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Assume: $p$ is a prime that satisfies $p \equiv 3 \pmod 4$

Show: $x^{2} \equiv -1 \pmod p$ has no solutions $\forall x \in \mathbb{Z}$.

I know this problem has something to do with Fermat's Little Theorem, that $a^{p-1} \equiv 1\pmod p$. I tried to do a proof by contradiction, assuming the conclusion and showing some contradiction but just ran into a wall. Any help would be greatly appreciated.

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Suppose $a$ is a generator (a.k.a. primitive root). Can you find $y$ so that $-1 = a^y \pmod p$? Alternatively, consider $a=x$ – Hurkyl May 7 '12 at 1:05
It's related to Euler's criterion. – lhf May 7 '12 at 1:06
$\LaTeX$ tip: \pmod{p} produces $\pmod{p}$. No need to jump in and out of math mode for it. – Arturo Magidin May 7 '12 at 1:11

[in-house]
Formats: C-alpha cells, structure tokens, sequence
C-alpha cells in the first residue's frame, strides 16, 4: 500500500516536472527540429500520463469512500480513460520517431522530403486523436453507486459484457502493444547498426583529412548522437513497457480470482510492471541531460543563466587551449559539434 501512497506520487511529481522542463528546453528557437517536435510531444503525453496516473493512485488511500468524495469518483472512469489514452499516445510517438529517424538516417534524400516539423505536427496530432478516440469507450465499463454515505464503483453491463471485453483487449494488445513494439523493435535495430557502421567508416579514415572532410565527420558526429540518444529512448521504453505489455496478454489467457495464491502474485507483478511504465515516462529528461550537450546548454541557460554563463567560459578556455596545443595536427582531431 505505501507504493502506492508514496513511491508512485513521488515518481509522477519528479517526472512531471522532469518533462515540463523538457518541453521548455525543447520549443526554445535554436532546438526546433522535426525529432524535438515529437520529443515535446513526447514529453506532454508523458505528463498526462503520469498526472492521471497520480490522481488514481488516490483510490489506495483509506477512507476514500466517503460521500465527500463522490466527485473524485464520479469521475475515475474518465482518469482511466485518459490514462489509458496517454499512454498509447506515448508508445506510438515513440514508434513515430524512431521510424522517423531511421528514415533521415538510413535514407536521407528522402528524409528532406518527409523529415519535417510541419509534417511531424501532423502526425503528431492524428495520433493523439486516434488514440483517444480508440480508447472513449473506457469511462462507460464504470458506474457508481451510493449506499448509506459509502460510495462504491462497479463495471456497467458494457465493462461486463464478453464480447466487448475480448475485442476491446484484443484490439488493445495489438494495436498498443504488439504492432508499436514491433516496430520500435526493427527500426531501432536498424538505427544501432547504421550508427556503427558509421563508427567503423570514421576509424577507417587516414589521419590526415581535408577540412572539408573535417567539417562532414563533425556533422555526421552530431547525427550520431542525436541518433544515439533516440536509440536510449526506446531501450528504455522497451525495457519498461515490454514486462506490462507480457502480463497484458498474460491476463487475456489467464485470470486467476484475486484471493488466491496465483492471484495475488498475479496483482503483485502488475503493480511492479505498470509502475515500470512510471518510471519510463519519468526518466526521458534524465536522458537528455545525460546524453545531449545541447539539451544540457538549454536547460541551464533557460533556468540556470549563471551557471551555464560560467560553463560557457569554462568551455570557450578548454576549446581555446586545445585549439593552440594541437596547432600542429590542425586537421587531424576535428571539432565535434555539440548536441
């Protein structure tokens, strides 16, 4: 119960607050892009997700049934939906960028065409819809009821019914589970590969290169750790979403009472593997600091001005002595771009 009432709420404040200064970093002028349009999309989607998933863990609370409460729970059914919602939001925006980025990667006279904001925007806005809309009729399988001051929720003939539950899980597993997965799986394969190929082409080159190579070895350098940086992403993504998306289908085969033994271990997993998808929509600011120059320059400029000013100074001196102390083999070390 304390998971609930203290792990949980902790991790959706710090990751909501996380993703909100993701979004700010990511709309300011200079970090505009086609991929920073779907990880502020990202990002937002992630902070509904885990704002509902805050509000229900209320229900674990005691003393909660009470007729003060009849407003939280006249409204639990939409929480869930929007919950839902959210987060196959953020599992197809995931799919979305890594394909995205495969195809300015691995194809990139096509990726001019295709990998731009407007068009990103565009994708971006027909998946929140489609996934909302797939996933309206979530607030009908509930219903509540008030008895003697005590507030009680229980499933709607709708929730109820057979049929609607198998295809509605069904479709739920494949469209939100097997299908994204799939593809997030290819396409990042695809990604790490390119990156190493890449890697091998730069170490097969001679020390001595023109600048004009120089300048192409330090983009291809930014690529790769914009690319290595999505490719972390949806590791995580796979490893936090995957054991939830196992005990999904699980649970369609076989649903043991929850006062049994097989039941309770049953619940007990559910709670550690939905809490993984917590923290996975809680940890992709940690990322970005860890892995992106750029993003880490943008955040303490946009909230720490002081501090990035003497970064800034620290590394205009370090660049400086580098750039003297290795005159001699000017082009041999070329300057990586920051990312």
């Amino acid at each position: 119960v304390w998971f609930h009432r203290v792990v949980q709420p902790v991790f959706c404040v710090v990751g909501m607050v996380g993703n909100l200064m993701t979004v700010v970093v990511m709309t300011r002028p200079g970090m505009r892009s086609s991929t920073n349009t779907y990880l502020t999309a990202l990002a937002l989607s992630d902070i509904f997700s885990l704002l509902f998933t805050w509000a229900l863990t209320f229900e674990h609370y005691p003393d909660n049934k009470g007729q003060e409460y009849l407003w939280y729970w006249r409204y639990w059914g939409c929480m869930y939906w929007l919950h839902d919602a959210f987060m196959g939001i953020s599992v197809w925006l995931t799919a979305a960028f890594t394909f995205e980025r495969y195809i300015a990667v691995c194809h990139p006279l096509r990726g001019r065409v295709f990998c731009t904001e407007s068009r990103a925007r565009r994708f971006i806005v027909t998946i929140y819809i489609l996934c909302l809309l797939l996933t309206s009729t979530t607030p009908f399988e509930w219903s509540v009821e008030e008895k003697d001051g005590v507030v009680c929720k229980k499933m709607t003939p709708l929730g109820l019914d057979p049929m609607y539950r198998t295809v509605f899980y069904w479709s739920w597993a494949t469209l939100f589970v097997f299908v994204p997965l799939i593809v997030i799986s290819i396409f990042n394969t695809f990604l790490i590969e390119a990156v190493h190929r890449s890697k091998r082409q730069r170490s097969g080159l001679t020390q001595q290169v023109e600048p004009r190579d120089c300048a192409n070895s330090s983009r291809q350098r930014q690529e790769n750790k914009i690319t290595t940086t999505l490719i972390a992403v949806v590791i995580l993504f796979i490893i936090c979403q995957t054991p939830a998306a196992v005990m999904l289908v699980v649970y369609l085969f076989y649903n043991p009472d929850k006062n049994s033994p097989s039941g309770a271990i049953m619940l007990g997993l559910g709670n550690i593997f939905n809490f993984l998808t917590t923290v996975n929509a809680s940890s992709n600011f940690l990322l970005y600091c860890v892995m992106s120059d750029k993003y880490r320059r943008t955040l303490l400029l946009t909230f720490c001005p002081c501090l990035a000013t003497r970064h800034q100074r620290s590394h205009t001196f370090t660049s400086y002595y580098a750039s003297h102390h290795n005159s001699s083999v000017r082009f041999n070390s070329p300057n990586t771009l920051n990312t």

up vote 13 down vote accepted

Suppose $x^2\equiv -1\pmod{p}$. Then $x^4\equiv 1\pmod{p}$. That Since $p = 4k+3$, we have $$x^{p-1} = x^{4k+2} = x^2x^{4k} \equiv -1(x^4)^k\equiv -1\pmod{p},$$ which contradicts Fermat's Little Theorem.

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Hint $ $ $\rm mod\ P\! = 4K\!+\!3\!:\;$ $\rm\ X^2 \equiv -1 \;\Rightarrow\; 1\equiv X^{P-1} \equiv (X^2)^{2K+1}\equiv (-1)^{2K+1} \equiv -1$

Alternatively, note $\rm\ X^4\equiv 1\equiv X^{4K+2}\Rightarrow\: 1 \equiv X^{\:\!(4,4K+2)}\equiv X^2\equiv -1\:\Rightarrow\: P\:|\:2\: \Rightarrow\Leftarrow$

For the converse, and a group-theoretic viewpoint, see here.

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